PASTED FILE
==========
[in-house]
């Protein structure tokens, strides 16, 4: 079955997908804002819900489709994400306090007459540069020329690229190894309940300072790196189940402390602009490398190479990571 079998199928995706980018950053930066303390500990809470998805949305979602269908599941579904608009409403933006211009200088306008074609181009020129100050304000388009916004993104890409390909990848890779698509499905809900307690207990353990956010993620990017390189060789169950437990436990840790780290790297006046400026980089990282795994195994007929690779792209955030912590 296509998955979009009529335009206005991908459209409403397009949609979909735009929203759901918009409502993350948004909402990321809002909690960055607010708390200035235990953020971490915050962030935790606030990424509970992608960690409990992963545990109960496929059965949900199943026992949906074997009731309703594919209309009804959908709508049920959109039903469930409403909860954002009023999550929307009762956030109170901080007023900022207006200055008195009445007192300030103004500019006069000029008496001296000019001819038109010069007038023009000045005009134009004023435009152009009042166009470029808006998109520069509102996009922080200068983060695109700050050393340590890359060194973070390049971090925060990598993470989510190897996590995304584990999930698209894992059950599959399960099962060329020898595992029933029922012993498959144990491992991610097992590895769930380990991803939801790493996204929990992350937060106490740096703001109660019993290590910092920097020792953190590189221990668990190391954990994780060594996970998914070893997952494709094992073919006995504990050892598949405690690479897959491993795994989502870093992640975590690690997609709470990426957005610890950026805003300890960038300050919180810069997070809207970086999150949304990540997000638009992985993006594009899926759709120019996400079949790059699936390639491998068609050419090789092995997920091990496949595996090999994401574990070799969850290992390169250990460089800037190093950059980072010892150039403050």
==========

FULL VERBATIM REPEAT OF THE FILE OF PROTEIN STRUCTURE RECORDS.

[in-house]
């Protein structure tokens, strides 16, 4: 079955997908804002819900489709994400306090007459540069020329690229190894309940300072790196189940402390602009490398190479990571 079998199928995706980018950053930066303390500990809470998805949305979602269908599941579904608009409403933006211009200088306008074609181009020129100050304000388009916004993104890409390909990848890779698509499905809900307690207990353990956010993620990017390189060789169950437990436990840790780290790297006046400026980089990282795994195994007929690779792209955030912590 296509998955979009009529335009206005991908459209409403397009949609979909735009929203759901918009409502993350948004909402990321809002909690960055607010708390200035235990953020971490915050962030935790606030990424509970992608960690409990992963545990109960496929059965949900199943026992949906074997009731309703594919209309009804959908709508049920959109039903469930409403909860954002009023999550929307009762956030109170901080007023900022207006200055008195009445007192300030103004500019006069000029008496001296000019001819038109010069007038023009000045005009134009004023435009152009009042166009470029808006998109520069509102996009922080200068983060695109700050050393340590890359060194973070390049971090925060990598993470989510190897996590995304584990999930698209894992059950599959399960099962060329020898595992029933029922012993498959144990491992991610097992590895769930380990991803939801790493996204929990992350937060106490740096703001109660019993290590910092920097020792953190590189221990668990190391954990994780060594996970998914070893997952494709094992073919006995504990050892598949405690690479897959491993795994989502870093992640975590690690997609709470990426957005610890950026805003300890960038300050919180810069997070809207970086999150949304990540997000638009992985993006594009899926759709120019996400079949790059699936390639491998068609050419090789092995997920091990496949595996090999994401574990070799969850290992390169250990460089800037190093950059980072010892150039403050």